At Parris South, we use a vertical progression guide published by Battelle for Kids, which arranges the Common Core Standards in an ascending staircase format by grade level and content type. This guide shows educators the progression of the Standards within a grade level and helps them to develop an in-depth understanding of how the Standards for each year lay the foundation for instruction in the next. The staircases facilitate collaboration between grade levels as they work to develop curriculum that aligns with the Standards. This vertical progression guide is used in Reading/Language and Math.

There are “Anchor Standards” that build up from each grade, in order to progress the students from one point forward, building their knowledge as they move from one grade to another. The “Anchor Standards for ELA include: Reading Foundational Skills, Reading Literature, Reading Informational Text, Writing, Speaking, Listening, and Language. Staircases for Reading and Writing, Social Studies, and Science are also included.

Below is and example of one of the staircases for Foundational Skills for you, as a parent, to see how the skill begins in Kindergarten and this staircase will continue all the way through twelfth grade.  This example shows how the students begin to learn to read and continue to become more fluent as they move up to the next grade. You are welcome to come to Parris South to see the entire vertical progression guide at any time.

Tennessee Academic Standards
teacher teaching her students in a group project
pre k button in maroon color
teacher reading a book to the students in the classroom
kindergarten grade button in maroon color
a boy student working on his schoolwork
1st grade button in maroon color
teacher teaching in the clasroom
2nd grade button in maroon color
students raising their hand to answer question
3rd grade button in maroon color
student studying diligently
4th grade button in maroon color
teacher teaching the students in the classroom
5th grade button in maroon color

Across the country, states are focused on intervening at the first signs of academic challenges—often called a Response to Intervention (RTI) method—to address deficits in student learning. In Tennessee, we have Response to Instruction and Intervention (RTI²), which is Tennessee’s academic three tiered framework for teaching and learning that begins with high-quality, differentiated instruction throughout the day and emphasizes intervening with students when they first start to struggle to avoid prolonged academic difficulties.

Our RTI team will work to identify students who may have needs that require intervention. Intervention is given through small group instruction with teachers and assistants specifically trained to use research-based programs. The goal is to use strategies to fill in gaps that are preventing a student from working on grade level, and getting them back on target. RTI is available for Reading and Math.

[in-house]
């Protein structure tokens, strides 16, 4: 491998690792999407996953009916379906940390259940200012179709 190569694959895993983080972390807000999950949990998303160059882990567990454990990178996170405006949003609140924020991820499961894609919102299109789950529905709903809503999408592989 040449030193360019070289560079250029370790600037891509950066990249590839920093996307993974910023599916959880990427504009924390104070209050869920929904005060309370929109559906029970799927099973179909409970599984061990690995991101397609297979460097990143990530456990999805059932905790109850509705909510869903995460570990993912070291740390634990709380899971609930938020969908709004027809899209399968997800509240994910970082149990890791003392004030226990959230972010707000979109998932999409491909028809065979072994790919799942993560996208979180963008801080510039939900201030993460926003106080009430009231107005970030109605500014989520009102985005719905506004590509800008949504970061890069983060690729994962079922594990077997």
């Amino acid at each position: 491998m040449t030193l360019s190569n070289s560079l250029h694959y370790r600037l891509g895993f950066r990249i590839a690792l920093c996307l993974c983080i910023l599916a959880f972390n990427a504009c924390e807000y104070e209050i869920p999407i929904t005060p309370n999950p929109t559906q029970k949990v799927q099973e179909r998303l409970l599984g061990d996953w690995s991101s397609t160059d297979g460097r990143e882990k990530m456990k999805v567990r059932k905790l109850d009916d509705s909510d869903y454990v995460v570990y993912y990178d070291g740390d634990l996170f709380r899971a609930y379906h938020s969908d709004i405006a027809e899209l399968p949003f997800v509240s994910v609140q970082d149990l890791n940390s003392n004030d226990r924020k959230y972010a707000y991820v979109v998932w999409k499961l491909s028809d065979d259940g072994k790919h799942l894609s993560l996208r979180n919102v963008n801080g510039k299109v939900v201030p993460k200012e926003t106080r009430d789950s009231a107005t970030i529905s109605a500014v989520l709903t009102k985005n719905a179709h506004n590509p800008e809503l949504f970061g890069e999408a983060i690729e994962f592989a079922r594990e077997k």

In Tennessee, arts education includes the study of five separate and distinct disciplines: dance, media arts, music, theatre, and visual arts.

The federal Every Student Succeeds Act (ESSA) lists the arts and music as a part of a “well-rounded” education, and Tennessee schools offer a rich history of supporting arts education. Tennessee is recognized nationally for significant contributions in arts and culture, and the state academic standards for arts education contribute to increased student access to quality arts education that impacts college, career, and life readiness for Tennessee students.

In Creative Dramatics, students have opportunities for study all the disciplines of the fine arts and develop their creative abilities. Students attend Creative Dramatics once a week. Mrs. McCall will working with students this year to unleash their imagination through the arts.

Arts Education

Physical Fitness is a necessary component of keeping our bodies and brains working effectively. Physical Education is a way students learn to “Sharpen the Saw,” by taking time to take care of their heath and physical wellbeing.

“RockStar,” aka Mrs. Keri Surratt and her assistant Riley keep P.E. fun and exciting for students. They offer organized activities as well as time for free play and socialization for students. Every child needs time to expel the energy that is built up from academic tasks, and there is no one better than “Rockstar” to help students learn to do this to benefit their bodies and minds.

School counseling programs in Tennessee have always played an important role in the educational process for students. School counselors work with students, families, communities, faculties and staff to address issues that have a substantial impact on student academic, personal/social and career development. Wherever counselors serve, be it in rural, urban or suburban areas, they strive to meet the needs of all students.